It's a little late in the season to be talking about ramps, I know. Ramps are generally one of the first harbingers of spring--their bright leaves are a beacon of hope and warmer days when the ground is still a blanket of dead leaves and the bare trees still seem to shiver with cold.
We're no longer in ramp season. The once-naked trees are flush with bright green leaves, past the season of bashful pastel blooms and unfurling green seedlings. The suburbs are abuzz with the humm of lawnmowers. Produce fights for space on farmer's market tables. Everything seems to be in season. We're in full-on summer mode,
However, by some miracle of the refrigerator gods, I still have ramps in my fridge from almost a month ago, when Kate of Snowflake Kitchen and I went to pick ramps while I was home in Connecticut. Kate is a wealth of knowledge about a ton of things, be it canning, jamming, beekeeping, sugaring maple trees, or just mixing up a great drink. However, her greatest skill is arguably her ability to stumble upon ramp patches. That weekend, we met up, drove to the ramp patch, cut ourselves some ramps (leaving the bulbs, so they'll grow back, of course!) and dreamed of all the delicious dishes we were going to ramp up.
Since then, I've slowly been working my way through my ramp bouquet. I've made salad with ramps, small batches of ramp pesto, and grilled them to go with steak. Though I was using a few leaves in most of my lunches and dinners, I couldn't quite seem to make a dent in the seemingly endless bunch of green glaring at me when I opened the fridge.
As is frequently the case in my life, the ramps seemed to be a larger metaphor for what was going on in my world. Between my full-time job, my part-time job, freelance clients, organizations I belong to and my social calendar, I seemed to amass a never-ending to-do list. As much as I tried to stay on top of things with apps, planners and post-it notes, the list never seemed to shrink.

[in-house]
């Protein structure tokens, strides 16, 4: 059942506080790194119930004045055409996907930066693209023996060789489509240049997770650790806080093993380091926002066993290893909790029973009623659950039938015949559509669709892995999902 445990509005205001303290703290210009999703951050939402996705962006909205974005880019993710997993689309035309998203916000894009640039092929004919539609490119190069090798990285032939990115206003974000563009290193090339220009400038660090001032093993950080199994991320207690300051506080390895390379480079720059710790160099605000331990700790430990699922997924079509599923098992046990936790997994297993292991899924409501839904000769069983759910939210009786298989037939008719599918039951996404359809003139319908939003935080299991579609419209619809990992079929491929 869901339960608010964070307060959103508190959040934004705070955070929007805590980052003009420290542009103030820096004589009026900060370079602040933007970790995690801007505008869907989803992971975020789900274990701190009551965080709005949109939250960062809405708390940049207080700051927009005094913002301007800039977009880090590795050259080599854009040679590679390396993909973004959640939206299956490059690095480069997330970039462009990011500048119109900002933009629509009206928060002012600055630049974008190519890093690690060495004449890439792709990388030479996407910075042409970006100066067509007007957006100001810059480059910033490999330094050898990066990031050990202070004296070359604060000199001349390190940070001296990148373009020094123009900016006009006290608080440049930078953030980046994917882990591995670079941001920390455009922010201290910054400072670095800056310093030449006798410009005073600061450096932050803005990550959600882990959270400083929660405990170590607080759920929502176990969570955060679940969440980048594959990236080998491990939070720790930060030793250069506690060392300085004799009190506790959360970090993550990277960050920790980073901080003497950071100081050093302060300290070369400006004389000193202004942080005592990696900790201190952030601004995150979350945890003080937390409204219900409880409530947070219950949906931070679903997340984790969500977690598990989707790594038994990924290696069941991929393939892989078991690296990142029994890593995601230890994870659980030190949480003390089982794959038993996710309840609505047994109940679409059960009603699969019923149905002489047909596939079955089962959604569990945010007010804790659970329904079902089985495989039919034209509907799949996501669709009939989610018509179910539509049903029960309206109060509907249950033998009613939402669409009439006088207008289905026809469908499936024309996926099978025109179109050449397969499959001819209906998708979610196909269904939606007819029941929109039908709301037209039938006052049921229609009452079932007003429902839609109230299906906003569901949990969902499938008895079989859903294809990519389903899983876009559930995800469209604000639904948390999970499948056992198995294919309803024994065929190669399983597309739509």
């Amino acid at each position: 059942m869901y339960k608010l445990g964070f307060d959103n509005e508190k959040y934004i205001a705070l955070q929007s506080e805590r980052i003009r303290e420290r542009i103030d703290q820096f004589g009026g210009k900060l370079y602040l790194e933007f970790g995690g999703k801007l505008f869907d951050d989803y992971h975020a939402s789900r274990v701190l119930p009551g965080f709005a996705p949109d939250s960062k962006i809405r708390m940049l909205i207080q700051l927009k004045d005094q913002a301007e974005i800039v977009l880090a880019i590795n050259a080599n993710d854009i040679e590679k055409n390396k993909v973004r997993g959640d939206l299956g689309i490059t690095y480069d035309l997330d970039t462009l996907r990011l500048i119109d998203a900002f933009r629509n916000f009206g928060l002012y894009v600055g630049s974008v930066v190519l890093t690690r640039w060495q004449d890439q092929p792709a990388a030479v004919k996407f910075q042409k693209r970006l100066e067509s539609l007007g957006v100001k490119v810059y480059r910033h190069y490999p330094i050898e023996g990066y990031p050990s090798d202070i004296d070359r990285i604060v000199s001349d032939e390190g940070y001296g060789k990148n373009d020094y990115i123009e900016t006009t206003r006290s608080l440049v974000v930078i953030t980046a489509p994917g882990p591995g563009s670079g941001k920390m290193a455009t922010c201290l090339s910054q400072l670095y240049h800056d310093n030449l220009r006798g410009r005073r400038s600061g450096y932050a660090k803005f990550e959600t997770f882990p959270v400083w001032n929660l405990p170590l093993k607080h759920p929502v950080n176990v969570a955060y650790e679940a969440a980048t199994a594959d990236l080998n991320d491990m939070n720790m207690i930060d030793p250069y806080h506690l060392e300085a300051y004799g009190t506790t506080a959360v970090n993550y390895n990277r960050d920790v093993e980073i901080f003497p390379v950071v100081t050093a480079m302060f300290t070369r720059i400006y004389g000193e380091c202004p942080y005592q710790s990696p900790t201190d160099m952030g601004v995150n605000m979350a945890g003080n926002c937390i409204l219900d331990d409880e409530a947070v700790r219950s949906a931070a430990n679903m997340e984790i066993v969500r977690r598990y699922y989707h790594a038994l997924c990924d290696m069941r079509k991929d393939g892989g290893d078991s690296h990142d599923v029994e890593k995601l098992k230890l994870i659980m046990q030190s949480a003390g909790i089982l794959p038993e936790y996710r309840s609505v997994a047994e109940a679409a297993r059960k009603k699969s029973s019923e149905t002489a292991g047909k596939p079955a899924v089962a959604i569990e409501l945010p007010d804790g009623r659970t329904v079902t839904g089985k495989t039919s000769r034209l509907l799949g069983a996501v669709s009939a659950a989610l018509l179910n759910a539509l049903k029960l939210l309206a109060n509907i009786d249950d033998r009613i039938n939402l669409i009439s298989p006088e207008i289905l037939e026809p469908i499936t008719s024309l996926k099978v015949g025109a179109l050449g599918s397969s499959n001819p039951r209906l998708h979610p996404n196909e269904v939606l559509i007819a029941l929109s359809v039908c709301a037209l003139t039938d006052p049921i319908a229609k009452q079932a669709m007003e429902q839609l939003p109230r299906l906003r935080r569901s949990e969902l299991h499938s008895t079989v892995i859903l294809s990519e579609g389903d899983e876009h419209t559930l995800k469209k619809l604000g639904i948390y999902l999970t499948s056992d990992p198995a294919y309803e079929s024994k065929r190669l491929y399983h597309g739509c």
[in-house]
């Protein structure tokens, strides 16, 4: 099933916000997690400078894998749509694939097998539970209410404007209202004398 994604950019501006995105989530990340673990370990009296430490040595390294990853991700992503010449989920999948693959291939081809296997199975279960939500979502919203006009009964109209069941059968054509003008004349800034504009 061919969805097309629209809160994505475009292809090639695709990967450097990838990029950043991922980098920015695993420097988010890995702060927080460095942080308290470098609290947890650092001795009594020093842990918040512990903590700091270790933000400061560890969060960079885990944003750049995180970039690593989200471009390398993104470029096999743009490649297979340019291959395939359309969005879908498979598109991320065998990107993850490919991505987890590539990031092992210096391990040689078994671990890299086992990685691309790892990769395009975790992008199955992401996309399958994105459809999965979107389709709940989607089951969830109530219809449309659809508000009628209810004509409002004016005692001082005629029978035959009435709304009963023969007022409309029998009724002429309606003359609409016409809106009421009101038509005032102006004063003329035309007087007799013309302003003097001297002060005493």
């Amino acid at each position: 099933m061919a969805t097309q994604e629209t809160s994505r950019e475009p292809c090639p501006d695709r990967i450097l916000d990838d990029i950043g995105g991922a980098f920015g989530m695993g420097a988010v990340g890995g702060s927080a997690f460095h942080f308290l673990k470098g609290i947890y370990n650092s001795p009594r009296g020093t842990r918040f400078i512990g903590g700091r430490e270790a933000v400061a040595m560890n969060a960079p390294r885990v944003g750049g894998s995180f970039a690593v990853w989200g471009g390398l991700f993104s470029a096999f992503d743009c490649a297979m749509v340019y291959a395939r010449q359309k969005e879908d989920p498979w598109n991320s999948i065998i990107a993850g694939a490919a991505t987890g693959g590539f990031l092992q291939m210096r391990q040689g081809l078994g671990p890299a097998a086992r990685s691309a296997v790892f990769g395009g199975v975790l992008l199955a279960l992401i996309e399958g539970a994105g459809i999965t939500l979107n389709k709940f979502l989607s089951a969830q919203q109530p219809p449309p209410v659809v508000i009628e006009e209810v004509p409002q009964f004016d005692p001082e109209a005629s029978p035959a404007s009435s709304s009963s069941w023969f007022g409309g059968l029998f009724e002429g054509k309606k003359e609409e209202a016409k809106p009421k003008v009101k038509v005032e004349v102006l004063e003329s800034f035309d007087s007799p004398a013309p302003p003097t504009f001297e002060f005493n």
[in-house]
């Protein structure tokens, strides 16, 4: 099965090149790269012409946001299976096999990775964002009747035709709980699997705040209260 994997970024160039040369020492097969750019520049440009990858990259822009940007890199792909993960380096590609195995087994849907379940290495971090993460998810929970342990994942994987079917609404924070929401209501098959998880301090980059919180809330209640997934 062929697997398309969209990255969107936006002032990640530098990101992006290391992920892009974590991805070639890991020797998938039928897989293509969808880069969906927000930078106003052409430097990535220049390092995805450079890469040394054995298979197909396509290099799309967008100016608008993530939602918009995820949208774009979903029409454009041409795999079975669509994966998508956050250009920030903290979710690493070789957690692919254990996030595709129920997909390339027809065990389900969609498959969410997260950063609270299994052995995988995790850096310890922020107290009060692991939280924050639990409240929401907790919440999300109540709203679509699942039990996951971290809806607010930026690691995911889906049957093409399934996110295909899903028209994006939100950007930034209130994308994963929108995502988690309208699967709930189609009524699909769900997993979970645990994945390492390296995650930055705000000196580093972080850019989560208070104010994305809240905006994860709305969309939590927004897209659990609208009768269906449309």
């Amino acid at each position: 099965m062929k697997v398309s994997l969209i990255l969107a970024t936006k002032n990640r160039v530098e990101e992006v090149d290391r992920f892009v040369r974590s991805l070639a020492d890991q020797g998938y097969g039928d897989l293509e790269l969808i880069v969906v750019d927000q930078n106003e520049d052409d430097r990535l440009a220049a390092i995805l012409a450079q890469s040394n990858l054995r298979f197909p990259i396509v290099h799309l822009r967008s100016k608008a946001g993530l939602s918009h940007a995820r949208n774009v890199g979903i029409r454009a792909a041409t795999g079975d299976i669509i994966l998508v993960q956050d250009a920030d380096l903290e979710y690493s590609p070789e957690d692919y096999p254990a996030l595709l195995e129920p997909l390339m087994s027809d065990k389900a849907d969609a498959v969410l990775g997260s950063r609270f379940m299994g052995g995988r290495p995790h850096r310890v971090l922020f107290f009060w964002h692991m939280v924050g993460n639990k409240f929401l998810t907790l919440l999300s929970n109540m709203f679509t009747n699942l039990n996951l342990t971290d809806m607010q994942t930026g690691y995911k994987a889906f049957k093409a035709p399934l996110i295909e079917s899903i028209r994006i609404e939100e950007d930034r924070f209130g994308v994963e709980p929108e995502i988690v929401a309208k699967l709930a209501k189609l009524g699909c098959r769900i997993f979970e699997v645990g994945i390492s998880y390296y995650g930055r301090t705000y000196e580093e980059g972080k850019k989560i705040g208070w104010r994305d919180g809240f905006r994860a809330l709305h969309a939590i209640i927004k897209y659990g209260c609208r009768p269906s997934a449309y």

Finally, I snapped. I watched a video for the Bullet Journal (more on that later), went out to buy a new notebook and wrote. down. every. little. thing.
Every due date.
Every copywriting assignment.
Every board meeting.
Every target goal.
Every tiny task.
Since January, I felt like I was constantly playing catch up. I wasn't current. I was constantly playing catchup and feeling like I was always a bit behind. Kind of like this post about ramps. Well, dear reader, I'm happy to say that since spilling my brain out into my beautiful new bullet journal, I get stuff done. There's an inexplicable thrill that comes with checking off boxes and I was on a productivity ramp-age. Now that June is here, I'd like to keep the momentum going, starting with this post...
Once I cross that off the list, I think it's off to the fridge to finish off this ramp-age once and for all.
Wish me luck!
Shrimp + Cheesy Grits with Ramps
- Shrimp (5 per person or enough to decorate your plate. Deveined & peeled.)
- Grits (1/4 cup dry per person, or one serving per person, prepared according to directions on container)
- Old Bay (a dusting)
- Grated Cheddar (as much as you can handle)
- Ramps (a handful, washed, per person)
- 1-2 eggs per person
- Heat a cast-iron skillet til it's hot.
- Add a touch of olive oil to the pan. Add ramps to the skillet and allow to cook until just wilted. Remove from skillet and set aside.
- While ramps are fainting in the pan, dust shrimp with Old Bay. Toss to coat. Add shrimps to hot pan. Cook each side for 30 seconds to 1 minute. Remove skillet from heat.
- In a medium pan, cook grits according to package.
- While the grits are cooking, heat a non-stick pan (or use your cast iron skillet if it's well-seasoned enough) and cook the egg. Do not flip, unless that's your thing, but remember, leave the egg runny. You'll thank me later.
- Once the grits are done cooking, remove from heat and stir in ALL THE CHEESE. Spoon grits onto a plate. Top with ramps, eggs and shrimp.
- Go on an eating ramp-age!